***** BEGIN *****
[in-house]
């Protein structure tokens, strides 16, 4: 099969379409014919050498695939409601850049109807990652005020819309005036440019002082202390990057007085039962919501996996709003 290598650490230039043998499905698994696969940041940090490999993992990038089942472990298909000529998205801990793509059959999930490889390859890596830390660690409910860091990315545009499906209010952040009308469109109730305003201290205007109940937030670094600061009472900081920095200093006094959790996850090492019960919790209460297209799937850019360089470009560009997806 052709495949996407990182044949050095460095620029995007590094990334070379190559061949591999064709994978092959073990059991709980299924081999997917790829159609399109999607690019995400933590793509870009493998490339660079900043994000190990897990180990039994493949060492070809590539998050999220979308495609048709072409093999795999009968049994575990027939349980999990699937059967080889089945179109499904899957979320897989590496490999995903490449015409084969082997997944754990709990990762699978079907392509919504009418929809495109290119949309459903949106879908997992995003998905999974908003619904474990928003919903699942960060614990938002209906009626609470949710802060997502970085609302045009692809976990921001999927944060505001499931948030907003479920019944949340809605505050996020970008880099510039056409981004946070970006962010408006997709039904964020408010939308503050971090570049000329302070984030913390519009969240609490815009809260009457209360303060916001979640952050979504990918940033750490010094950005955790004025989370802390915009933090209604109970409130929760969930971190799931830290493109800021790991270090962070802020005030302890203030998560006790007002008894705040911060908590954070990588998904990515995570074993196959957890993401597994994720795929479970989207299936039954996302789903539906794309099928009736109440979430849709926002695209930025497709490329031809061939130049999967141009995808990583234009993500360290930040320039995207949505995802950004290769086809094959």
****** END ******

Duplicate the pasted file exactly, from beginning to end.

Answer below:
[in-house]
């Protein structure tokens, strides 16, 4: 099969379409014919050498695939409601850049109807990652005020819309005036440019002082202390990057007085039962919501996996709003 290598650490230039043998499905698994696969940041940090490999993992990038089942472990298909000529998205801990793509059959999930490889390859890596830390660690409910860091990315545009499906209010952040009308469109109730305003201290205007109940937030670094600061009472900081920095200093006094959790996850090492019960919790209460297209799937850019360089470009560009997806 052709495949996407990182044949050095460095620029995007590094990334070379190559061949591999064709994978092959073990059991709980299924081999997917790829159609399109999607690019995400933590793509870009493998490339660079900043994000190990897990180990039994493949060492070809590539998050999220979308495609048709072409093999795999009968049994575990027939349980999990699937059967080889089945179109499904899957979320897989590496490999995903490449015409084969082997997944754990709990990762699978079907392509919504009418929809495109290119949309459903949106879908997992995003998905999974908003619904474990928003919903699942960060614990938002209906009626609470949710802060997502970085609302045009692809976990921001999927944060505001499931948030907003479920019944949340809605505050996020970008880099510039056409981004946070970006962010408006997709039904964020408010939308503050971090570049000329302070984030913390519009969240609490815009809260009457209360303060916001979640952050979504990918940033750490010094950005955790004025989370802390915009933090209604109970409130929760969930971190799931830290493109800021790991270090962070802020005030302890203030998560006790007002008894705040911060908590954070990588998904990515995570074993196959957890993401597994994720795929479970989207299936039954996302789903539906794309099928009736109440979430849709926002695209930025497709490329031809061939130049999967141009995808990583234009993500360290930040320039995207949505995802950004290769086809094959």